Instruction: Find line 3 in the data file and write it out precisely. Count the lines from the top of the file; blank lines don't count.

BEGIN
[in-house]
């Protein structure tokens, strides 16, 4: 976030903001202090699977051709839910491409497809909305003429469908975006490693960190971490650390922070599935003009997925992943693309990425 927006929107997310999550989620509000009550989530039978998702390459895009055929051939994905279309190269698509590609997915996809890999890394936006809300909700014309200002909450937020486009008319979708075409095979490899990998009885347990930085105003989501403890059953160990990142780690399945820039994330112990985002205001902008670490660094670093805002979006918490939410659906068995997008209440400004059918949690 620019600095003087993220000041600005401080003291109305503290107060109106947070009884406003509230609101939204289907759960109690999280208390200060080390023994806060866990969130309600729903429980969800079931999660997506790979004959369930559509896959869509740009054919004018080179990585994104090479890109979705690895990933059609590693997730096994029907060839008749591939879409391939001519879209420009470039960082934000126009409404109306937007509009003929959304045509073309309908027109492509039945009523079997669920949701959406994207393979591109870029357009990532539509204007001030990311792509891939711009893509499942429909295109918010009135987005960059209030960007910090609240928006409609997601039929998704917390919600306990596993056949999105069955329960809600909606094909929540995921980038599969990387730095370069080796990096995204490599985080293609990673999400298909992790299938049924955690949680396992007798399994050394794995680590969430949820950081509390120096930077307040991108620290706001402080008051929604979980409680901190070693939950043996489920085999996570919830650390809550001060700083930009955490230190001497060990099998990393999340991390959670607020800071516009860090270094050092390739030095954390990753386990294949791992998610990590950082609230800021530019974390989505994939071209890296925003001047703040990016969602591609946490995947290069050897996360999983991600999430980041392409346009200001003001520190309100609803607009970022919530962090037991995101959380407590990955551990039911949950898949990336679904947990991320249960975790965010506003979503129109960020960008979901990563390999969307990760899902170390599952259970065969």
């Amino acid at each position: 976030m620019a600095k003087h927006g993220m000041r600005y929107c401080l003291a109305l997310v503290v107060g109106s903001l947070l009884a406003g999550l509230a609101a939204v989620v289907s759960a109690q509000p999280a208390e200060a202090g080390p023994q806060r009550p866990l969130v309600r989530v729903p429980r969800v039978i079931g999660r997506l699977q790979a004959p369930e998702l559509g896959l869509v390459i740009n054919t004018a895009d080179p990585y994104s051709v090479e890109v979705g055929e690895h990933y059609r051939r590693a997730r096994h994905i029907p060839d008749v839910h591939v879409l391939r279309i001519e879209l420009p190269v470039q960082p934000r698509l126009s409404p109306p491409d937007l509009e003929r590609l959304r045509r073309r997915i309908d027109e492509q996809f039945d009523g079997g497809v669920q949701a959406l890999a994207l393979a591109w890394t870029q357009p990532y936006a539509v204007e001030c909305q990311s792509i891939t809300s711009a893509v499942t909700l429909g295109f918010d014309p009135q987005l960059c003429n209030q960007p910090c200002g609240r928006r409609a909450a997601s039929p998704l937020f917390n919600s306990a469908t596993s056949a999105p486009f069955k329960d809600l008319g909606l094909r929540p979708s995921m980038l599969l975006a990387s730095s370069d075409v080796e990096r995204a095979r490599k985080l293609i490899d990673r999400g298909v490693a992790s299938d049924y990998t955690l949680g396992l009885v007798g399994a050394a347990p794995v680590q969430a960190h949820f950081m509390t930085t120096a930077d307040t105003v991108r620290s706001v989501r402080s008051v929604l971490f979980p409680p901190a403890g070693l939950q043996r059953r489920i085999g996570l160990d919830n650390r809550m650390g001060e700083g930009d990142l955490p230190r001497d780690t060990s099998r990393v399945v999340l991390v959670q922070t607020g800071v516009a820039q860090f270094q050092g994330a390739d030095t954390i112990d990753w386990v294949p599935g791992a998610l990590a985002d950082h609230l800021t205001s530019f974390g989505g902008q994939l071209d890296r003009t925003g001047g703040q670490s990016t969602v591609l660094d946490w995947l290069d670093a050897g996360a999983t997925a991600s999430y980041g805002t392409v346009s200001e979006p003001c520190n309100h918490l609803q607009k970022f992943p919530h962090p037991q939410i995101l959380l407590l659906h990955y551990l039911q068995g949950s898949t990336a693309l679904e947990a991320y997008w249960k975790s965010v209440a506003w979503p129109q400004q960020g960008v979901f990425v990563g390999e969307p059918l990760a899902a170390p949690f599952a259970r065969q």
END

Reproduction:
């Amino acid at each position: 976030m620019a600095k003087h927006g993220m000041r600005y929107c401080l003291a109305l997310v503290v107060g109106s903001l947070l009884a406003g999550l509230a609101a939204v989620v289907s759960a109690q509000p999280a208390e200060a202090g080390p023994q806060r009550p866990l969130v309600r989530v729903p429980r969800v039978i079931g999660r997506l699977q790979a004959p369930e998702l559509g896959l869509v390459i740009n054919t004018a895009d080179p990585y994104s051709v090479e890109v979705g055929e690895h990933y059609r051939r590693a997730r096994h994905i029907p060839d008749v839910h591939v879409l391939r279309i001519e879209l420009p190269v470039q960082p934000r698509l126009s409404p109306p491409d937007l509009e003929r590609l959304r045509r073309r997915i309908d027109e492509q996809f039945d009523g079997g497809v669920q949701a959406l890999a994207l393979a591109w890394t870029q357009p990532y936006a539509v204007e001030c909305q990311s792509i891939t809300s711009a893509v499942t909700l429909g295109f918010d014309p009135q987005l960059c003429n209030q960007p910090c200002g609240r928006r409609a909450a997601s039929p998704l937020f917390n919600s306990a469908t596993s056949a999105p486009f069955k329960d809600l008319g909606l094909r929540p979708s995921m980038l599969l975006a990387s730095s370069d075409v080796e990096r995204a095979r490599k985080l293609i490899d990673r999400g298909v490693a992790s299938d049924y990998t955690l949680g396992l009885v007798g399994a050394a347990p794995v680590q969430a960190h949820f950081m509390t930085t120096a930077d307040t105003v991108r620290s706001v989501r402080s008051v929604l971490f979980p409680p901190a403890g070693l939950q043996r059953r489920i085999g996570l160990d919830n650390r809550m650390g001060e700083g930009d990142l955490p230190r001497d780690t060990s099998r990393v399945v999340l991390v959670q922070t607020g800071v516009a820039q860090f270094q050092g994330a390739d030095t954390i112990d990753w386990v294949p599935g791992a998610l990590a985002d950082h609230l800021t205001s530019f974390g989505g902008q994939l071209d890296r003009t925003g001047g703040q670490s990016t969602v591609l660094d946490w995947l290069d670093a050897g996360a999983t997925a991600s999430y980041g805002t392409v346009s200001e979006p003001c520190n309100h918490l609803q607009k970022f992943p919530h962090p037991q939410i995101l959380l407590l659906h990955y551990l039911q068995g949950s898949t990336a693309l679904e947990a991320y997008w249960k975790s965010v209440a506003w979503p129109q400004q960020g960008v979901f990425v990563g390999e969307p059918l990760a899902a170390p949690f599952a259970r065969q």